Electric Fields and Forces

Recall that conservative forces can be written as gradients of potential energy. Just as rates of change over time result in an additional unit of time in the denominator, a gradient results in an additional unit of distance: it is after all a "rate" of change over distance. Since the electric force is conservative, and the electric potential energy has the form

U = q1 q2 / 4 π ε r,
we expect the magnitude of the force between two electrically charged objects to be
F = q1 q2 / 4 π ε r2.
This force is called the Coulomb force. The direction along which the force acts is on a line directly connecting the two charges. And of course we know that the force can be either attractive, when the charges have opposite sign, or repulsive, when the charges have like sign.

Note that the electrical force between two charges is the same regardless of which we call q1 and which is called q2. We say that the equation for force is symmetric under exchange of the labels.

Just as we used the electric potential to describe the field of a single source charge, we can imagine a force per unit charge due to a source, which we call the electric field:

E (r) = q / 4 π ε r2.
The direction of the electric field is from the location of a positive source charge to the location of the field point (or from the field point to a negative source charge):

Again, this is due to the spherical symmetry: the only preferred directions are radially inward or outward, and we associate those directions with the sign of the source. The force felt by a test particle in this field is

F = qt Es.
This force is of course equal to the Coulomb force; from this equation we can see that the units of the electric field are N / C. The notion here is that a charged particle has an influence independent of whatever forces are felt by other charges.

The electric fields due to multiple sources superpose, as do the forces they exert on a test charge. But because the electric field has direction, the computation of the superposed field must be done using vector components:

Ex = q1 (x - x1) / 4 π ε r13 + q2 (x - x2) / 4 π ε r23

Ey = q1 (y - y1) / 4 π ε r13 + q2 (y - y2) / 4 π ε r23

and the magnitude of the electric field is then
E = √(Ex2 + Ey2).
Here the point (x, y) is the field point, (x1, y1) is the location of q1 and (x2, y2) is the location of q2. The additional factors of (x - xi) / ri and (y - yi) / ri give the cosine and sine of the angle of the line connecting the source charge and the test point; the overall dependence is still 1 / r2. When there is more than one source charge, the direction of the electric field is the same as the direction of the acceleration of a positive test charge at the field point.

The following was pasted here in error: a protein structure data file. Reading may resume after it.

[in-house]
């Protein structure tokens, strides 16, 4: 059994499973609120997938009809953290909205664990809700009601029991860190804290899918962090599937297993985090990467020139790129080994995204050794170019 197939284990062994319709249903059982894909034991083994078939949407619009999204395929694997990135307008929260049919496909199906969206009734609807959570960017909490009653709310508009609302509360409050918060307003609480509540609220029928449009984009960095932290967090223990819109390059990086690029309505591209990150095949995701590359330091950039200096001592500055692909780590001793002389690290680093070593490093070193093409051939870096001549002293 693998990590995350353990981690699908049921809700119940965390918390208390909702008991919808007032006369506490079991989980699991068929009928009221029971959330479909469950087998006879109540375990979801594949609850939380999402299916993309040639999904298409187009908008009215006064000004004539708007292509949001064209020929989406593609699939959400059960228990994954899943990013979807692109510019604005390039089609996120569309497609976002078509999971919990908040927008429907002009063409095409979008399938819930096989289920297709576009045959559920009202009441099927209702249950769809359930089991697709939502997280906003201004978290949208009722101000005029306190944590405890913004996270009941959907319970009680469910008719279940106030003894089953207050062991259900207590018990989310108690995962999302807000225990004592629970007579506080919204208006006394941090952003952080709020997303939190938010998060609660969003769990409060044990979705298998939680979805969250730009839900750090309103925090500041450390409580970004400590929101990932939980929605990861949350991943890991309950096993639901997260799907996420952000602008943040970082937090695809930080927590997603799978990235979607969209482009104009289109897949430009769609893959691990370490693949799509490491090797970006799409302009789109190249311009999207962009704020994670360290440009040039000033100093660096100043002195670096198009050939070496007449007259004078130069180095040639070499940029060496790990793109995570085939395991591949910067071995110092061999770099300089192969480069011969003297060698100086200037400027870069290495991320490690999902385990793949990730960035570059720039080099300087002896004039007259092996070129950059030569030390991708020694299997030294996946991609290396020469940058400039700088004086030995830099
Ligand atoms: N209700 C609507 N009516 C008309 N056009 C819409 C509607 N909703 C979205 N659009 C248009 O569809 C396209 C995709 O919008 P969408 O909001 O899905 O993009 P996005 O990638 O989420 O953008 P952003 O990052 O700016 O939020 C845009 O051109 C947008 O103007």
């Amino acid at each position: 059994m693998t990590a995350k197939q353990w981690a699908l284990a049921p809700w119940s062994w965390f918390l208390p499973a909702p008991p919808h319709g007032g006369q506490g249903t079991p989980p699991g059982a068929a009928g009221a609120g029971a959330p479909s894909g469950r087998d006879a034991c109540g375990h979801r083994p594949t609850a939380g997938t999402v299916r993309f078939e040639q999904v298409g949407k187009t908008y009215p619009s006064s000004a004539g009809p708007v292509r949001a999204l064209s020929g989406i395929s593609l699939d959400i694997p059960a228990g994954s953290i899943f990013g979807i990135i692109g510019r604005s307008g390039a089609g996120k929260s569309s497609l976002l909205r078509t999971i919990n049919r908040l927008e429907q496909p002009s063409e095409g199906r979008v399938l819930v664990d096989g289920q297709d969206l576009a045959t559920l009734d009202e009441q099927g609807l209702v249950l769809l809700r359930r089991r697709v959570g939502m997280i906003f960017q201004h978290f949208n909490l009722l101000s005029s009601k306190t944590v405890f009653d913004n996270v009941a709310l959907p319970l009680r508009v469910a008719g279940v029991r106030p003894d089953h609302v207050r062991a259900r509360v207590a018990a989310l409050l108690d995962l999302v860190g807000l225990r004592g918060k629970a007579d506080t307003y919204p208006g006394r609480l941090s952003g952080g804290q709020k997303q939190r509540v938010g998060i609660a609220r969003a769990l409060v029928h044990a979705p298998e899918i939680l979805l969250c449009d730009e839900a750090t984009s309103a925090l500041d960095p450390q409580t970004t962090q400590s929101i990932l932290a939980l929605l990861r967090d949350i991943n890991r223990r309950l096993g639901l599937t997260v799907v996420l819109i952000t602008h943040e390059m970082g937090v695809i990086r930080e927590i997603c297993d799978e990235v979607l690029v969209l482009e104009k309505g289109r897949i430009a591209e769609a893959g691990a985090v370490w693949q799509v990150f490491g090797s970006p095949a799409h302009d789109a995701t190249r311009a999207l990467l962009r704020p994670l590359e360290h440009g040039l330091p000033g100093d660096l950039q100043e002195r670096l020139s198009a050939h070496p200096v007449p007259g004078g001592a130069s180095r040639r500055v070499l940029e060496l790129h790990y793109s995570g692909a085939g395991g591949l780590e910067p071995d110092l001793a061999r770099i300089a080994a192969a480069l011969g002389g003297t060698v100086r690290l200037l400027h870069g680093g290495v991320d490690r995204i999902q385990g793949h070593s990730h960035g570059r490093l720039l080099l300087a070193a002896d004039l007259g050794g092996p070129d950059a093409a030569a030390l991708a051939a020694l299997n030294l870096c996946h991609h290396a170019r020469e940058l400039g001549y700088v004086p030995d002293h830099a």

Just as the Coulomb force is the gradient of the electrical potential energy, the electric field is the gradient of the electrical potential. Now it is clear why test charges accelerate perpendicularly to equipotentials: the directions of the electric field and force are the same:

This plot illustrates the electrical potential and field lines of a dipole: a pair of charges with equal magnitude but opposite sign. Here, the positive charge is on the left, and the field lines exit it and enter the negative charge on the right.

Gravitational Forces

The force of gravity is completely analogous to the Coulomb force:

F = - G m1 m2 / r2.
Note that gravitational forces are always attractive, since mass is always positive. In exactly the same way as with the electric field, we can define a gravitational field whose units are N / kg.

We can now see how to compute the value of g, the "constant" acceleration due to gravity. Approximating the earth by a sphere, we set m2 equal to the earth's mass (mE = 5.974 * 1024 kg) and r to its average radius (rE = 6.378 * 106 m). We can do this because the gravitational field due to a sphere is equivalent to the field of a point source with the same mass at the center of the sphere. The acceleration g of the mass m1 is then the same as the value of the gravitational field at the surface of the Earth:

G mE / rE2,
or approximately 9.8 m / s2!

We now revisit the applet from the last section. We can now find the direction of the electric field, and the magnitudes of the electric field and force, as well as the magnitude of the acceleration. Use the mass of an electron to compute the mass of a negative test charge, and the mass of a proton to compute the mass of a positive test charge.

You need a Java-capable browser to be able to use the applets. If they do not work with your Windows system, download the Java VM (Virtual Machine) for your version of Windows at the download section at java.sun.com.

You should have noticed something interesting while doing the gravitational problems. It should not have been unexpected if you were on your toes: there is an obvious relation between the units of the gravitational field and those of acceleration, and if you follow the equations you used to analyze the problems, the reason should be clear. This relation has deep roots: Einstein's General Theory of Relativity tells us in part that gravity is indistinguishable from acceleration.

In the next section, we begin our application of these concepts to electrical circuits.

©2013, Kenneth R. Koehler. All Rights Reserved. This document may be freely reproduced provided that this copyright notice is included.

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